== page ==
Gary McMahon recently sent me a copy of Mark Morris's introduction for We Fade To Grey. It's a jolly fine intro that not only comments on the stories in the anthology but also delivers a quick history of the state of recent horror publishing.
More importantly he said some really nice things about my story 'Bliss', describing it as "deliriously bonkers ... a fast-paced romp that manages to walk a fine line between gruesomely shocking and blackly funny ... a powerful and inventive tale."
Now I don't want to brag but he obviously thinks my story is the best in the anthology. Not only that but he thinks all the other contributors are talentless hacks who should never have been allowed to appear in the same book as a literary genius such as myself. But diplomacy forces him to compliment their stories no matter how awful they are. So he grudgingly admits that 'The Narrows' by Simon Bestwick is "a brooding, claustrophobic tale which accesses some of our most primal fears" and 'The Mill' by Mark West is "a beautiful story" and 'The Pumping Station' by Paul Finch is "a tough and uncompromising tale." Although he's clearly lying through his teeth when he calls 'Heads' by Gary McMahon "a well-constructed and satisfying tale."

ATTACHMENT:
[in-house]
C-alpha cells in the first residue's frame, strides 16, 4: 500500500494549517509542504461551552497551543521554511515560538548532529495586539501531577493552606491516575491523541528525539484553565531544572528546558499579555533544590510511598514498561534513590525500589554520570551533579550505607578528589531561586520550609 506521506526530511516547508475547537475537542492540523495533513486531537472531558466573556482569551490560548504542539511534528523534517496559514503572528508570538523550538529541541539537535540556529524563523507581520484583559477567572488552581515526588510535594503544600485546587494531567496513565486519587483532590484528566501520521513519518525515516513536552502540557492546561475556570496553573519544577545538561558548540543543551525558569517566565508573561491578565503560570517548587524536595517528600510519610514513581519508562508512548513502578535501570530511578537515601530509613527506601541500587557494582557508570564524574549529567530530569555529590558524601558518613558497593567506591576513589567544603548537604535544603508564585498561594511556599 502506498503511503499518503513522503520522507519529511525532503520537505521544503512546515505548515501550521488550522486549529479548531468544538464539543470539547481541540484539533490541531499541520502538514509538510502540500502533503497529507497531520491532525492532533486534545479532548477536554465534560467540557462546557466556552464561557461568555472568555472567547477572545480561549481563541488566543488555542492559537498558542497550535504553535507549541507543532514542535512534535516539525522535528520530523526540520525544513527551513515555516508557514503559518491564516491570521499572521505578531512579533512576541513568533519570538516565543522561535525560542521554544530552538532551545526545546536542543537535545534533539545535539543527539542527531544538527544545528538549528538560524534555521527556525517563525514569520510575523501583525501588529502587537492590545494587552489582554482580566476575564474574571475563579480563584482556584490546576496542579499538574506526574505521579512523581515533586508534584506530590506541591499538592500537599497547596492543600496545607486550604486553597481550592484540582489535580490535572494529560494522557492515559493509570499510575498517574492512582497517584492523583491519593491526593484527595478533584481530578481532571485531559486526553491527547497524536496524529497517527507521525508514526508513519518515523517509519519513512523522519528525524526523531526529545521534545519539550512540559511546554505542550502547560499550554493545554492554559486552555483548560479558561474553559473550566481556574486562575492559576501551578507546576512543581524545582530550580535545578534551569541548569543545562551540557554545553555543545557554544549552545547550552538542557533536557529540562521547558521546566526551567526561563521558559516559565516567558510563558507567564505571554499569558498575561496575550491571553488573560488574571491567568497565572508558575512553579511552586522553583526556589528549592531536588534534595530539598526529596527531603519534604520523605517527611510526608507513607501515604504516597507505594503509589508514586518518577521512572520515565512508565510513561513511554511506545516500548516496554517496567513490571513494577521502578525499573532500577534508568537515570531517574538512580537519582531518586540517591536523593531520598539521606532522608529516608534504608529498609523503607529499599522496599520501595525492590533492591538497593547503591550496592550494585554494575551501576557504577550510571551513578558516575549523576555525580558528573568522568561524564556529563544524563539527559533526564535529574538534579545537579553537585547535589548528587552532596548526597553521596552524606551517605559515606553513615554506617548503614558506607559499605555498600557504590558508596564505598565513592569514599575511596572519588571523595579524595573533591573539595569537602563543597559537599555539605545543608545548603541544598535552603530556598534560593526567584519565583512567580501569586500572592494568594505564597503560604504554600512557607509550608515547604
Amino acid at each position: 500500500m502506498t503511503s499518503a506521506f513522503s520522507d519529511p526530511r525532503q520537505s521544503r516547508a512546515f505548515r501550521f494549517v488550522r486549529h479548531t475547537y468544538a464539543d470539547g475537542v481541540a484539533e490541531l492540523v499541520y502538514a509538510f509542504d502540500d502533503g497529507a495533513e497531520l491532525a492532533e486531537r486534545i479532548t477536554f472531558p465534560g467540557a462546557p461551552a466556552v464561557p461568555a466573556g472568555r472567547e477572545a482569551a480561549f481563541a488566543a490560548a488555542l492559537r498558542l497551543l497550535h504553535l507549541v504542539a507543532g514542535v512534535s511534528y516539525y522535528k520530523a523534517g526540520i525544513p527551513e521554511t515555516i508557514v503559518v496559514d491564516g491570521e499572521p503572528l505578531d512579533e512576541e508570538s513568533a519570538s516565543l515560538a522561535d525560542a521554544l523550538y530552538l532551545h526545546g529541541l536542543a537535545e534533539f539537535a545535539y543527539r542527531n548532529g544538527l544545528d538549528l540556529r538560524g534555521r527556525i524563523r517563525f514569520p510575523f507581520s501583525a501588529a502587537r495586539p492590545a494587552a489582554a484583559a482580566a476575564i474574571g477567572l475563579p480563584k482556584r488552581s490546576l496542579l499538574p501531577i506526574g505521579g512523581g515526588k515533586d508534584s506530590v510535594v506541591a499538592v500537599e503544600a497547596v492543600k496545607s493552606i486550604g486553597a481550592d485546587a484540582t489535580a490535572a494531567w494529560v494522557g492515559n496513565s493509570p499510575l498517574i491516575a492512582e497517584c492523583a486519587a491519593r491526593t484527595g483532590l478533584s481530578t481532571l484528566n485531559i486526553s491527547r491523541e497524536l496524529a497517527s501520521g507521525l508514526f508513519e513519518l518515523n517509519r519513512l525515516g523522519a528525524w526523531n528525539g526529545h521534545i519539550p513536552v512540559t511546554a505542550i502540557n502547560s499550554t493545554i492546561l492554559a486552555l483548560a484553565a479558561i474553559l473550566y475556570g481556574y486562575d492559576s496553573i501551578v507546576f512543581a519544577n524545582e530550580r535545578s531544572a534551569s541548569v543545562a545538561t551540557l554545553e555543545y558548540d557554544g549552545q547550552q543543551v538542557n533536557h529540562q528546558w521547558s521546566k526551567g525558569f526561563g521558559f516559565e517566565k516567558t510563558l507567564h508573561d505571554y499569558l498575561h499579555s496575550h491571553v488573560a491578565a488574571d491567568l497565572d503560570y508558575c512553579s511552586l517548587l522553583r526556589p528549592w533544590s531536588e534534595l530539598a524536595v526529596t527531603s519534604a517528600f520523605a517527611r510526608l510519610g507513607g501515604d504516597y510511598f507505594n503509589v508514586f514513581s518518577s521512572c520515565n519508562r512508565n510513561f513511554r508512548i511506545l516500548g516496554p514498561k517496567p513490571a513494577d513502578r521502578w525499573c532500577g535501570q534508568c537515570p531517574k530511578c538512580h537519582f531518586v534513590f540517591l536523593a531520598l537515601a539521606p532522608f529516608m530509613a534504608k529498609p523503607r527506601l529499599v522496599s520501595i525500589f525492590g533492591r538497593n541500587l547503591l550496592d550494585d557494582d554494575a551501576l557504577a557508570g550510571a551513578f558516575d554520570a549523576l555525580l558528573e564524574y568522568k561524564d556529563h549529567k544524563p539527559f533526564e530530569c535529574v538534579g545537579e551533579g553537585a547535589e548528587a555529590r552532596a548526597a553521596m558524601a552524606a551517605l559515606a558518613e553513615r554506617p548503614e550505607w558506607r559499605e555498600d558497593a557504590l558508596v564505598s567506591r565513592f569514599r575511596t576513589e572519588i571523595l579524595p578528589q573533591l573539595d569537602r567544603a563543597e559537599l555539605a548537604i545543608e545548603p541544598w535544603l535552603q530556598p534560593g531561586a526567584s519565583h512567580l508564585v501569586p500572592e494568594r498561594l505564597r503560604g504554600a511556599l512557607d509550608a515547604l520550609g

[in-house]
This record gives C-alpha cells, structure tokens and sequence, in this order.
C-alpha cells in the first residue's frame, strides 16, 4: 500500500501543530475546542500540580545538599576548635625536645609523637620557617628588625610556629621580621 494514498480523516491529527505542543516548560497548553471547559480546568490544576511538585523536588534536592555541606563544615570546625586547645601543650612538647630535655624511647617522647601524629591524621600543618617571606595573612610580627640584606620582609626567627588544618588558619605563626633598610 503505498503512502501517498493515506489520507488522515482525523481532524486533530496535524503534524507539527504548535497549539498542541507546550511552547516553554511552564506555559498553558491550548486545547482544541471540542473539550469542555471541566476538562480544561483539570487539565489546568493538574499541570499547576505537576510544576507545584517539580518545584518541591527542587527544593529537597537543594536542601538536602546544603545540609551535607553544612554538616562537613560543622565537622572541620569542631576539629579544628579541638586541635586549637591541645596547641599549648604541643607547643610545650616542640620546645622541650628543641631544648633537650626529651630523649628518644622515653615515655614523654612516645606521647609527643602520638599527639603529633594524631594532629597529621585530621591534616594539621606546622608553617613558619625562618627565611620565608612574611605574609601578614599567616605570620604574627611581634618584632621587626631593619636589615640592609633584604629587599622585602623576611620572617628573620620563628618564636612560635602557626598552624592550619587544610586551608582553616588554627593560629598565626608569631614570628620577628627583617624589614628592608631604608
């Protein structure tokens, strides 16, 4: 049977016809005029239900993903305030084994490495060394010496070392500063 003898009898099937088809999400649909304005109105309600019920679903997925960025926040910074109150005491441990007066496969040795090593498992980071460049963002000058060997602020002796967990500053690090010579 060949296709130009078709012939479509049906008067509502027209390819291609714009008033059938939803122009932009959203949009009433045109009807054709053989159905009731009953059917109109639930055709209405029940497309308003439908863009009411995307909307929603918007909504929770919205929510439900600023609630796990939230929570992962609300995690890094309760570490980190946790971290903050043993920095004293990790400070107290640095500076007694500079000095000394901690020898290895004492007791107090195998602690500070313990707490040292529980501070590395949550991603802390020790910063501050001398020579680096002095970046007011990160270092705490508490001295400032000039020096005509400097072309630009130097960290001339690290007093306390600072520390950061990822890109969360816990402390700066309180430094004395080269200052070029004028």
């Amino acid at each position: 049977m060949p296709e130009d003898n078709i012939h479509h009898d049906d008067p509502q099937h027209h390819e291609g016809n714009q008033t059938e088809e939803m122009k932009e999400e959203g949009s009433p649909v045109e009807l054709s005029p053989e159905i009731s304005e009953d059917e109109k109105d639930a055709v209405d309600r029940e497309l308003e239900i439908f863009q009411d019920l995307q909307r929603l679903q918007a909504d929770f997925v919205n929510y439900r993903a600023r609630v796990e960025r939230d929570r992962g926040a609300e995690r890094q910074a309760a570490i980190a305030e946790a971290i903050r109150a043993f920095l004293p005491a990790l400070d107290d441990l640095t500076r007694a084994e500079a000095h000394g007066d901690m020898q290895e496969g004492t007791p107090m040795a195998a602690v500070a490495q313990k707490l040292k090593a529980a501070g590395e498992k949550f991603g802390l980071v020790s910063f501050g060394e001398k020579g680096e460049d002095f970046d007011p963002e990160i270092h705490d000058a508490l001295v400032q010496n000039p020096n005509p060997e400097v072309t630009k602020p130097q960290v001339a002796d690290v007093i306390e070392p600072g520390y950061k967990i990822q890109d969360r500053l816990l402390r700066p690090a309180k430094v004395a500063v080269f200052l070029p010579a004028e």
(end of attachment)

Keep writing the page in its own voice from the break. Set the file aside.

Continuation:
Going above and beyond the call of duty Mark manages to continue his introduction by saying even more nice things about these poor excuses for stories. But when you buy the book the important thing to remember is that he's only praising these pathetic tales out of politeness. My story is the only one that he genuinely believes to be any good.